As recently as 2008, Bournemouth sat slumped at the very foot of the four levels of the English league pyramid. Of the 92 teams spanning League Two all the way up to the Premier League, the Cherries, who began the season with minus-17 points as a penalty for entering bankruptcy with £4 million worth of debt, were no. 92. Bournemouth weren’t just on the brink of dropping out of the division structure,1 but out of existence altogether. Seven years later, a club that recorded an annual turnover of just £5.1 million for the 2012-13 season will be flooded with about £120 million in additional Premier League revenue.
Below League Two, there’s the Conference Premier, which is technically the highest level of another league system, but is also considered England’s fifth division.
After Bournemouth’s 3-0 win against Bolton Wanderers at the end of April effectively secured the club’s promotion, manager Eddie Howe said, “I never really thought this would be possible, if I’m honest.” And considering the club’s recent history, it’s easy to understand why.
Now for the necessary caveat: Bournemouth are owned by a wealthy, publicity-shy Russian “petrochemicals trader” named Maxim Demin. He bought a 50 percent share of the club in 2012 and gained full control two years later. When the club earned promotion from League One in 2013, they spent more on transfers than anyone else in the division, and then they lost over £10 million in their first season in the Championship. Demin’s already given Bournemouth an £8.7 million loan, which the club will eventually have to pay back to him. Still, despite his presence, Bournemouth are by no means the next Chelsea (spending their way to the top) — and they don’t appear to be the next QPR (spending their way to near-disaster).
With the help of Demin’s financial boost, Howe’s side won the Championship on the back of a high-powered, fun-to-watch attack. In 46 games, they scored 98 goals, and at times — most notably, an 8-0 thumping of Birmingham City and a 4-0 victory over Huddersfield Town on opening day — they were absolutely devastating.
When he was appointed Bournemouth boss at 31 in 2008, Howe, who spent most of his playing career with the club, became the youngest manager in English soccer. Now 37, he’s hardly a managerial veteran, but he already boasts quite the résumé after winning the Football League Manager of the Decade award last month. Some have gone so far as to call him the “English Special One,” comparing Howe’s achievements with Bournemouth to those of Jose Mourinho with FC Porto.2 While there’s a long way to go before that comparison becomes even remotely plausible, the impossible expectations may have already settled into place.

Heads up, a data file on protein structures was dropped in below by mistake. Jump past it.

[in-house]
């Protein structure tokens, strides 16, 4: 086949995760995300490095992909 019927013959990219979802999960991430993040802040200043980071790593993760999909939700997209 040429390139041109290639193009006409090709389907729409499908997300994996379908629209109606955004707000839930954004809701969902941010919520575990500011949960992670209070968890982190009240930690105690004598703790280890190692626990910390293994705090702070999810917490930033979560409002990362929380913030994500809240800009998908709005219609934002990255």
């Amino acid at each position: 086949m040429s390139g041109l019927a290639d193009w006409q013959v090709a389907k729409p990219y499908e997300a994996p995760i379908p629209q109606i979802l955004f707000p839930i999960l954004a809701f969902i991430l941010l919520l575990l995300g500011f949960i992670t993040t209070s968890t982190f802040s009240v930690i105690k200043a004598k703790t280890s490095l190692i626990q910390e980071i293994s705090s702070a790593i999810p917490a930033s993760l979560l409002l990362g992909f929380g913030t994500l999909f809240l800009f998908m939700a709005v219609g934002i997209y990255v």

He did just beat out Mourinho for the League Managers Association’s manager of the year award.
In addition to the likes of Artur Boruc, who was just signed to a one-year deal, and Kenwyne Jones, who only made six appearances for the club, Howe has built his side around players with lower-league backgrounds. Top scorer and record signing Callum Wilson, who netted 23 times this season, was playing in the third tier of English soccer just last year, and captain Tommy Elphick has spent most of his career at the same level. Then there’s midfielder Harry Arter, a 25-year-old who was plucked from non-league obscurity in 2010.
The next 12 months will show just how sustainable Howe’s approach is at the Premier League level — both on and off the field. Will Bournemouth still attack like they did against the lesser lights of the Championship? Or will they be forced into a more reactive approach? Will the temptation to bolster a decidedly lower-league roster with expensive, top-tier transfer-market purchases in order to survive in the top flight prove too strong? Or will Howe stick with the players who have taken him this far?
The answers, of course, probably lie somewhere in the middle. And whatever happens, it promises to be fun to watch — if you can get a seat. A temporary grandstand erected to expand the club’s modest Dean Court stadium for a glamour friendly against Real Madrid two years ago still stands, and it will remain for next season’s Premier League campaign. Even with the auxiliary seating, it still only holds about 11,700 spectators. No additions are planned in the short term — not until Howe works his magic at least one more time.
Graham Ruthven (@grahamruthven) is a freelance soccer writer. You can read his work at the New York Times, the Guardian, and Vice, among other places.